Holiday gift guide: the top five phones of 2013

December 1, 2013 5:06 AM

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We look at the best smartphones to give as gifts this holiday season, whether buying for a tech-savvy multitasker, phone fashionista, Android purist or someone who doesn't care what else a handset does as long as owning one means being able to leave all other cameras at home.

The best all-round handset: Apple's iPhone 5S

If judged purely on looks and attention to detail, the iPhone would be the winner but it is so much more than a pretty face, even when specified in the gold, rather than silver or space gray, finish. Underneath the anodized aluminum exterior is the first 64-bit smartphone processor, meaning that it can handle more complex and graphics-heavy applications than any of its Android peers, and it's fast, very fast. That processor alone would be grounds enough for a holiday purchase, but it also has a second processor for tracking motion and activity and a biometric sensor integrated into the homekey, meaning there's no need for a PIN code to unlock the screen - the user's fingerprint does the job instead. And it's all in a package that's still slim, light and svelte enough to hold and use with one hand.

Best Android phone: The HTC One

Unless an Android device has a killer feature or an interesting design, all that potential buyers have to go on are its specifications. How much memory, how big is the processor and is the screen high or low resolution. The HTC One is the closest anyone in the Android community has come to building a device as well-considered and aesthetically pleasing as an iPhone. And, like an Apple device, it's not all about good looks, it is a great phone with an intuitive interface and some very neat features, such as Beats By Dr Dre audio boost and curated customizable news and lifestyle content. As a result, the HTC One is more or less universally considered the best Android device money can buy. The only blot on its otherwise immaculate copybook is that its onboard storage cannot be expanded via SD or MicroSD card.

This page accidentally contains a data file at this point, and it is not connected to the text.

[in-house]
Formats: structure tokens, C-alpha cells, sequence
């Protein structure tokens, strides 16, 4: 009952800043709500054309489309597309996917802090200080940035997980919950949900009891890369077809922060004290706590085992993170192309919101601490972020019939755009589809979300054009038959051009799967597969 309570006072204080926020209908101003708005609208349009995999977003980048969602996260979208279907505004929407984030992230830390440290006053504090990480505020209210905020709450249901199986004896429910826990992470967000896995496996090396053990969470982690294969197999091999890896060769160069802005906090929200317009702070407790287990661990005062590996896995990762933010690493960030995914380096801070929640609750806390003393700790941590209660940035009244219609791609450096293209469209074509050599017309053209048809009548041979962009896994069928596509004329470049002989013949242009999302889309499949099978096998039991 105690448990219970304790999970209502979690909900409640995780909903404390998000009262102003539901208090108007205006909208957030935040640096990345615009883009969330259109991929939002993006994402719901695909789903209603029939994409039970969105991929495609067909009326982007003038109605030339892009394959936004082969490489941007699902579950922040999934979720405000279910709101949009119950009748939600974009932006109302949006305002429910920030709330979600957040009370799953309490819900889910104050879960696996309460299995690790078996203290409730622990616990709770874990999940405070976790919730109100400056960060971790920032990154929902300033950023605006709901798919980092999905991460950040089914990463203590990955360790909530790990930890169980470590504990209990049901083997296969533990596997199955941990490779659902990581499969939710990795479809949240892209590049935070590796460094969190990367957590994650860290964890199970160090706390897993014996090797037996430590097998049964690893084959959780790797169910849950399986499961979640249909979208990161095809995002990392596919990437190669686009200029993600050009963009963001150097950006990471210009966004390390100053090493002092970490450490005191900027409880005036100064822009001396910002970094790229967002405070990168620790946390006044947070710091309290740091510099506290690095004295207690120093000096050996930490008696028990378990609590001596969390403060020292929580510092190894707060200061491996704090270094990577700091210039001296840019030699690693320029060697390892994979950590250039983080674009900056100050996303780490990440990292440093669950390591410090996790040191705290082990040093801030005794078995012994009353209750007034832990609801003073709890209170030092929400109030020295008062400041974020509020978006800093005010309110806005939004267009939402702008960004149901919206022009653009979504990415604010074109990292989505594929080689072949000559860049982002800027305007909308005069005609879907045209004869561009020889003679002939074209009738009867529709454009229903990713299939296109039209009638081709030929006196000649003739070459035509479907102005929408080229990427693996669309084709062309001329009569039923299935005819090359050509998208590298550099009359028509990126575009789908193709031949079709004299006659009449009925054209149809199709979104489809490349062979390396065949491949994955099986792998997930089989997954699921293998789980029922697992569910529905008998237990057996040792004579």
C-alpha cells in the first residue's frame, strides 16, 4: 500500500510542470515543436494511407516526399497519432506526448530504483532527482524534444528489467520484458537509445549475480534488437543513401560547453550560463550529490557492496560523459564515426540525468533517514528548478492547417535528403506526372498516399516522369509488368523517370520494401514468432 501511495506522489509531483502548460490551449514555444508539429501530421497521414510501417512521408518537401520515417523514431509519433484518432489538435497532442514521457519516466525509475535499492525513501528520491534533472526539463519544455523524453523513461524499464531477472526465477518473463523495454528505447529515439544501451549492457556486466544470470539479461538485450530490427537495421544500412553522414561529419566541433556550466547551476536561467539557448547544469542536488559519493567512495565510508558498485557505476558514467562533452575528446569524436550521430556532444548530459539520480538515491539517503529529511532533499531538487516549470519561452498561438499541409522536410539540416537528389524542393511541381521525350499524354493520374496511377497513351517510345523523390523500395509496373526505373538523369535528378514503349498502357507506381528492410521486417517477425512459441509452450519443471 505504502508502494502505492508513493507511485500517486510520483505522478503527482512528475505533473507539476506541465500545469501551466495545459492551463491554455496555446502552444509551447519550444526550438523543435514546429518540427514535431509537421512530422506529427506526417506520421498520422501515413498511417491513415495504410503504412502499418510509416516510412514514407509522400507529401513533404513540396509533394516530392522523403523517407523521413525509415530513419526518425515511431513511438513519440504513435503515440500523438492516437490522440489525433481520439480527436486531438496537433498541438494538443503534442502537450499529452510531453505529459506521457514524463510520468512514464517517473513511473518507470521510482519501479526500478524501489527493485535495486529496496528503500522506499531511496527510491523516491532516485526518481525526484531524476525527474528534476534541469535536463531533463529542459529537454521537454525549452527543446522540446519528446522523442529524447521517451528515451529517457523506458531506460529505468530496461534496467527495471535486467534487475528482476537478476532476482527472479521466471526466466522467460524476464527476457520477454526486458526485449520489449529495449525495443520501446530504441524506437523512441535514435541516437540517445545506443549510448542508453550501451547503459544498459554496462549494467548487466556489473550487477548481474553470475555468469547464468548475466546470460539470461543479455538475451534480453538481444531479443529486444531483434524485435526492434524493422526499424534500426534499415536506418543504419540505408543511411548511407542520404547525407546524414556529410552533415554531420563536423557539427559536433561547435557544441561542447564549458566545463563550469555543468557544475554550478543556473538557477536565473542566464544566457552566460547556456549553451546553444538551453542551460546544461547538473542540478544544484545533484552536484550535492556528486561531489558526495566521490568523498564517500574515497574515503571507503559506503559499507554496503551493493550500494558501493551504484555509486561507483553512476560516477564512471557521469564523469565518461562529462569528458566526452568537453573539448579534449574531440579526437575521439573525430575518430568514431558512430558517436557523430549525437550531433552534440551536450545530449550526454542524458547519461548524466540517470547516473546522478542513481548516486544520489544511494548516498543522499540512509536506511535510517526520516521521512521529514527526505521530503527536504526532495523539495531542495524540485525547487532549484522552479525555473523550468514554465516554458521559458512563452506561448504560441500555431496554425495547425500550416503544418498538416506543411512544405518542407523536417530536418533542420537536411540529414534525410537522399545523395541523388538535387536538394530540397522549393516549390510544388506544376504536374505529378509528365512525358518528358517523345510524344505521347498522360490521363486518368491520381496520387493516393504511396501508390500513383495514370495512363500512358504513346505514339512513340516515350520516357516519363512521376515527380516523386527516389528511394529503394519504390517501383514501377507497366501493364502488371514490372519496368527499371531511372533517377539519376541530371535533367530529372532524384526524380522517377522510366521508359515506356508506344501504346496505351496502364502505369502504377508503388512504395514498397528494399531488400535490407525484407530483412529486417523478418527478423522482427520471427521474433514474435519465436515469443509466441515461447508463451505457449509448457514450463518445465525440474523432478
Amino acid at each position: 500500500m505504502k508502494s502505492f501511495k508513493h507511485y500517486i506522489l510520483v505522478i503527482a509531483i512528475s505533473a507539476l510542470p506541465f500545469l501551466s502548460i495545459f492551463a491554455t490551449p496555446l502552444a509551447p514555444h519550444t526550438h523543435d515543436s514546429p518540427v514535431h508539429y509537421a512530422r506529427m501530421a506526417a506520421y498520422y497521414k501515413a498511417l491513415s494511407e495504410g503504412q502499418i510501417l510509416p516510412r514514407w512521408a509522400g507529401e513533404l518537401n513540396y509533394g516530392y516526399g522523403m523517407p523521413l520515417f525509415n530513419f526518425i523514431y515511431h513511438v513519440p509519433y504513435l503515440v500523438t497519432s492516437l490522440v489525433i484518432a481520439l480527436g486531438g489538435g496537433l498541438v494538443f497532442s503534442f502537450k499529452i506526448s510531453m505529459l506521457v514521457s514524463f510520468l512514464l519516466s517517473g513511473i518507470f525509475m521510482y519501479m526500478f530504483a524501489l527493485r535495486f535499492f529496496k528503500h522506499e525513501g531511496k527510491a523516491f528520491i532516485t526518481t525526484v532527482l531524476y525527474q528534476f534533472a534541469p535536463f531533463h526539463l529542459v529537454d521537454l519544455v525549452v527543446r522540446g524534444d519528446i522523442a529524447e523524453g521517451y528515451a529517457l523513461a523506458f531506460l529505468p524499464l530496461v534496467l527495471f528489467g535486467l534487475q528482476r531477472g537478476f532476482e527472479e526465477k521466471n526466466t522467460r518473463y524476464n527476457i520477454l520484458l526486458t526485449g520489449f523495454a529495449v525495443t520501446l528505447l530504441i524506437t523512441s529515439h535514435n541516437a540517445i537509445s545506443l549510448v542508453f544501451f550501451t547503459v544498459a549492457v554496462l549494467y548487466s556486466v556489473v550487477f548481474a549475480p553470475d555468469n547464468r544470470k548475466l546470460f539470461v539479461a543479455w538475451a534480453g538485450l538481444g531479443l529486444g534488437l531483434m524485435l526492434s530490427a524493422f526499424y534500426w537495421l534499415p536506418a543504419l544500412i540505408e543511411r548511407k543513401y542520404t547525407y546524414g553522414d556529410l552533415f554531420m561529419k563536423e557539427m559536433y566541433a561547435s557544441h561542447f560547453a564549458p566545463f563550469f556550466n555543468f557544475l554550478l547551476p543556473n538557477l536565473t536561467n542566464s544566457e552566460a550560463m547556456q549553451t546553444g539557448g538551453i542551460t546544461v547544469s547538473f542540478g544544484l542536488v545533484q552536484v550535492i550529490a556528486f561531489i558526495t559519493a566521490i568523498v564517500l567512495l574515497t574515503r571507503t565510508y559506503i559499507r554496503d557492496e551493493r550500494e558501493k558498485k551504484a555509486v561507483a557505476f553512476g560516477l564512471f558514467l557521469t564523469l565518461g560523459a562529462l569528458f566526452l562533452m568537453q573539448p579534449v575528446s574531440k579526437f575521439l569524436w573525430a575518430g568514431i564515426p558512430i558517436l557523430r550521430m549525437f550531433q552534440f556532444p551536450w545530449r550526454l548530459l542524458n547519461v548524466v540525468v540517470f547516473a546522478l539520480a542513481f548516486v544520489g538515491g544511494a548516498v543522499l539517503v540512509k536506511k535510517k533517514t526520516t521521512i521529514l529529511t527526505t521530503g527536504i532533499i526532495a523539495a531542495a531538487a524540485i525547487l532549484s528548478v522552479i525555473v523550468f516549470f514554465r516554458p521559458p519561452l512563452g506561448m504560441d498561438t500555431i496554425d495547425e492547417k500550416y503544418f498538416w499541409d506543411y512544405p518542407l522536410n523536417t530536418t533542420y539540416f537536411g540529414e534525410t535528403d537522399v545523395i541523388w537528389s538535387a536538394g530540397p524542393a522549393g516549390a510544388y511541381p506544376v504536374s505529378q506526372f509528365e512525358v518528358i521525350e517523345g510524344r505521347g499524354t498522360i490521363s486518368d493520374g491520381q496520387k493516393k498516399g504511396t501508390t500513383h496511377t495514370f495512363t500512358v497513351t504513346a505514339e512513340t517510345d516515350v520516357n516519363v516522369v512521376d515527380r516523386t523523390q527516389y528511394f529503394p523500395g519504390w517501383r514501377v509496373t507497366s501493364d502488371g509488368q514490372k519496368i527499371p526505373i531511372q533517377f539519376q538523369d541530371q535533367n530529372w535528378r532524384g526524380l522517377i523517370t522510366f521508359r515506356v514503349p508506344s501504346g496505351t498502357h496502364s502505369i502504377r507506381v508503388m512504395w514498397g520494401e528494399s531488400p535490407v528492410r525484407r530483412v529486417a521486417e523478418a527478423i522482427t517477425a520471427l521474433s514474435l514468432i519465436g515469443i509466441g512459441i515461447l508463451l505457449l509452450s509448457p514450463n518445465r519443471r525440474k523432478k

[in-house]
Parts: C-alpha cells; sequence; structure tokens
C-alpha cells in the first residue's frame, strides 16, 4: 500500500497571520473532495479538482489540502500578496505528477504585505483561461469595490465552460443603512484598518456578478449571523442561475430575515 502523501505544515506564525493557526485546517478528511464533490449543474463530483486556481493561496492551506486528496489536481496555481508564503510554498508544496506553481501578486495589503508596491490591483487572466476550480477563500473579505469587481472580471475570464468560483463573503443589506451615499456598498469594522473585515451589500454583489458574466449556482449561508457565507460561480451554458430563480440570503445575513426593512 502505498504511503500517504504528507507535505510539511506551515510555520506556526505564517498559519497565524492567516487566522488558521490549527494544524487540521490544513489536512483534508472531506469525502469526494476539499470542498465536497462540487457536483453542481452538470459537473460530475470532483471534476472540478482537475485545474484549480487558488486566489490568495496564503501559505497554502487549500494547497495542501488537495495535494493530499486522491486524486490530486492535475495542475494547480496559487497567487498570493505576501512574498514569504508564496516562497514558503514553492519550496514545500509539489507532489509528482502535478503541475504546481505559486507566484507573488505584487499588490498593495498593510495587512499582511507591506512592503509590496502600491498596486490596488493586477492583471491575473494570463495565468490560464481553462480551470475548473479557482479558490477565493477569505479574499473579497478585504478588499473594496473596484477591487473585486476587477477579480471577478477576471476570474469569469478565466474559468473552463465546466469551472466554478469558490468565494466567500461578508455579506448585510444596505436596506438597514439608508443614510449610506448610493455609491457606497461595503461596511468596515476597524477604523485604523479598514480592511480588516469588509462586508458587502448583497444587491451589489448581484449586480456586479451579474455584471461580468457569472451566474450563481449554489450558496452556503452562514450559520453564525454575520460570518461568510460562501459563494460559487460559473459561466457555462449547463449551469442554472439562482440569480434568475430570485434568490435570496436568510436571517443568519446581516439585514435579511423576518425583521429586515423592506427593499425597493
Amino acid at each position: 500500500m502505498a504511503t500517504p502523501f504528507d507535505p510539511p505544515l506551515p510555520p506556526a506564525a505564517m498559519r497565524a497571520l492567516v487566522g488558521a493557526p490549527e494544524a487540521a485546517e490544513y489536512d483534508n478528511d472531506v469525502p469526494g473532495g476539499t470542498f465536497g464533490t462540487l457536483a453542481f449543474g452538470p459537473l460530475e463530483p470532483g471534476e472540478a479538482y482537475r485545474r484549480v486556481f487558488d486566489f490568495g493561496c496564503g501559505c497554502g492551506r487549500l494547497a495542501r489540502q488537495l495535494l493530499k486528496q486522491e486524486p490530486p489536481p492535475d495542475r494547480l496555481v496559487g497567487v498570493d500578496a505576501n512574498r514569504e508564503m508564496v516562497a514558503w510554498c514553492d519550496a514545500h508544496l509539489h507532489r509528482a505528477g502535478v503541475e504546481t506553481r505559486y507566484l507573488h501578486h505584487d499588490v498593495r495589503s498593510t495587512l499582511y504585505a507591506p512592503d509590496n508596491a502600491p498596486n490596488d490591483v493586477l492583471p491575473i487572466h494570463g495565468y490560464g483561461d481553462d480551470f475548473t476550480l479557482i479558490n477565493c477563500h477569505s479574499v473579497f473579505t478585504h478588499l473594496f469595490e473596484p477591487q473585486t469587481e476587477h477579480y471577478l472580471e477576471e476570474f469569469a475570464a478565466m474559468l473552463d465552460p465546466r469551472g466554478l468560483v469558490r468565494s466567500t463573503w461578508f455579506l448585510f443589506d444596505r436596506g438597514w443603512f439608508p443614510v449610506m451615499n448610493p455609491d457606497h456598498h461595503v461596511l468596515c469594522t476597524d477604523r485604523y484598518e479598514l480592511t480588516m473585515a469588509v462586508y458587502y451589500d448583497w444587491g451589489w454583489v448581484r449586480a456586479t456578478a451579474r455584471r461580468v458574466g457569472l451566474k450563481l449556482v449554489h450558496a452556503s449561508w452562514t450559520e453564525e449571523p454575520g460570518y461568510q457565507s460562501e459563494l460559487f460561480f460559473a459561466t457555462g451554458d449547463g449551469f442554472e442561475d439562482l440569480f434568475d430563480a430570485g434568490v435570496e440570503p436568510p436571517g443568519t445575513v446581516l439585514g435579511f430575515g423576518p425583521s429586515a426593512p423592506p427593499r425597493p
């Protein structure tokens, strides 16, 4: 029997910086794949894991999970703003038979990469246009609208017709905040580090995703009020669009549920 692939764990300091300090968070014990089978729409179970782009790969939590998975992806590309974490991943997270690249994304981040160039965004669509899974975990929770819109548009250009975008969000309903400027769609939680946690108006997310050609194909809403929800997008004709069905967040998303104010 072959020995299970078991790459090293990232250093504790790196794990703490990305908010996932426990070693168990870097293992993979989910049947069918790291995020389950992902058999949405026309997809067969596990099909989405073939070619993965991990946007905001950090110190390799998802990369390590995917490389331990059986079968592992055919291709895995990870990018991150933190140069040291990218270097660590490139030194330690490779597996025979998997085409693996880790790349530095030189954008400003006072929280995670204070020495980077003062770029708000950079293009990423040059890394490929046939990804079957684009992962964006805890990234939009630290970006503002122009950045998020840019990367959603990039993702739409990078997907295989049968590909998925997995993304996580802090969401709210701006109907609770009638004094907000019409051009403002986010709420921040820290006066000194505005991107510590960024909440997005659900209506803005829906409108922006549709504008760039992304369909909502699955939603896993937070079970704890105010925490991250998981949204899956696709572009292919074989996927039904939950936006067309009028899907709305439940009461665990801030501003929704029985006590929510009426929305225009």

Best camera phone: Nokia Lumia 1020

Windows Phone devices may still be playing catch up in terms of apps and functionality, but when it comes to photography, not only does it wipe the floor with the competition, but the Lumia 1020 also has camera companies quaking in their boots, so incredible is its performance. The lump on the handset's back is functional - how else can it house a huge 41-megapixel image processor? - and the six-element lens floats on a ring of bearings to eradicate camera shake. But on top of all that raw imaging power, Nokia has included a host of other apps and software features that will inspire everyone from hardened photojournalists to those that want a really good camera that can make phone calls. And, thankfully, there is now an Instagram app for Windows Phones so that 1020 owners can really show off to a wider community.

Best value handset: Motorola Moto G

A handset that blends top and medium tier features that is priced to compete with sub-$200 Android phones, the Moto G has a glorious 4.5-inch display, a decent camera, excellent processor and, crucially, runs pure Android so that it is fast and responsive and so that none of the processor's power is wasted by having to render a customized skin and gimmicky apps preinstalled by network carriers. All of those features should be enough to make it a hit, but adding to its appeal are a host of personalization and customization options. It can be specified with different wallpapers, rear casings and covers.

Best phablet: Samsung Galaxy Note III

If you have to have a handset that's almost as big as a tablet, the Note range is still the one to beat. Samsung can take pride in the fact that it invented the phablet (or 'fonblet' as it prefers to call the device), and as competition in the segment has grown, so has the company's efforts to retain the top spot. As a result, the latest phablet flagship is lighter, faster and more powerful than its predecessor and, in the hand at least, feels of a higher quality than anything else in the Galaxy range of phones, phablets and tablets. For instance, the Note III has a wonderful full HD 5.7-inch display, stylus input and a one-year subscription to Evernote premium and supports a USB 3 connection which enables faster charging and data transfer when connected to a computer. But its list of features is so vast - such as being able to record video in ultra-high definition - that no owner will ever get round to using all of them.


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